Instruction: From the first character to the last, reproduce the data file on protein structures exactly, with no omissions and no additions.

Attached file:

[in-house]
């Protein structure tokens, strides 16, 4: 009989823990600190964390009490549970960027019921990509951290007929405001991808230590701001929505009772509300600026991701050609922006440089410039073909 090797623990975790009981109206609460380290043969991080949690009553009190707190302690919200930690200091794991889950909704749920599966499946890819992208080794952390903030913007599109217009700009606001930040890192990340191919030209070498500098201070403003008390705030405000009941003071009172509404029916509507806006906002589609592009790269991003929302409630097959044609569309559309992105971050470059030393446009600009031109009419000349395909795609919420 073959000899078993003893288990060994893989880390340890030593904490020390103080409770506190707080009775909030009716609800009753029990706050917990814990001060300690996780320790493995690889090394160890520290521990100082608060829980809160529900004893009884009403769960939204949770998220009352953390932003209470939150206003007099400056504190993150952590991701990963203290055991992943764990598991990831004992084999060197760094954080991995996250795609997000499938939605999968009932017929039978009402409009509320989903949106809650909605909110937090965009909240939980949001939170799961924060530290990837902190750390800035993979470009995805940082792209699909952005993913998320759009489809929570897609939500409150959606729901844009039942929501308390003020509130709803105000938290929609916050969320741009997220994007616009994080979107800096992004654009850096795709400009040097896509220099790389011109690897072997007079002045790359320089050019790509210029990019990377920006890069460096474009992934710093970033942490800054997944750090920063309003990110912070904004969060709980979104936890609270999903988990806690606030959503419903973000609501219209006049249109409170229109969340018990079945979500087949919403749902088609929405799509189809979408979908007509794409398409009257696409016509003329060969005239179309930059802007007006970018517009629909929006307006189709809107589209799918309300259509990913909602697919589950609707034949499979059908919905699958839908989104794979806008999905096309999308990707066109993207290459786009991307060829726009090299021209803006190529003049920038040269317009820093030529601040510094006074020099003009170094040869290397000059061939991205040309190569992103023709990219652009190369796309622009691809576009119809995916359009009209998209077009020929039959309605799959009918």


[in-house]
């Protein structure tokens, strides 16, 4: 009989823990600190964390009490549970960027019921990509951290007929405001991808230590701001929505009772509300600026991701050609922006440089410039073909 090797623990975790009981109206609460380290043969991080949690009553009190707190302690919200930690200091794991889950909704749920599966499946890819992208080794952390903030913007599109217009700009606001930040890192990340191919030209070498500098201070403003008390705030405000009941003071009172509404029916509507806006906002589609592009790269991003929302409630097959044609569309559309992105971050470059030393446009600009031109009419000349395909795609919420 073959000899078993003893288990060994893989880390340890030593904490020390103080409770506190707080009775909030009716609800009753029990706050917990814990001060300690996780320790493995690889090394160890520290521990100082608060829980809160529900004893009884009403769960939204949770998220009352953390932003209470939150206003007099400056504190993150952590991701990963203290055991992943764990598991990831004992084999060197760094954080991995996250795609997000499938939605999968009932017929039978009402409009509320989903949106809650909605909110937090965009909240939980949001939170799961924060530290990837902190750390800035993979470009995805940082792209699909952005993913998320759009489809929570897609939500409150959606729901844009039942929501308390003020509130709803105000938290929609916050969320741009997220994007616009994080979107800096992004654009850096795709400009040097896509220099790389011109690897072997007079002045790359320089050019790509210029990019990377920006890069460096474009992934710093970033942490800054997944750090920063309003990110912070904004969060709980979104936890609270999903988990806690606030959503419903973000609501219209006049249109409170229109969340018990079945979500087949919403749902088609929405799509189809979408979908007509794409398409009257696409016509003329060969005239179309930059802007007006970018517009629909929006307006189709809107589209799918309300259509990913909602697919589950609707034949499979059908919905699958839908989104794979806008999905096309999308990707066109993207290459786009991307060829726009090299021209803006190529003049920038040269317009820093030529601040510094006074020099003009170094040869290397000059061939991205040309190569992103023709990219652009190369796309622009691809576009119809995916359009009209998209077009020929039959309605799959009918």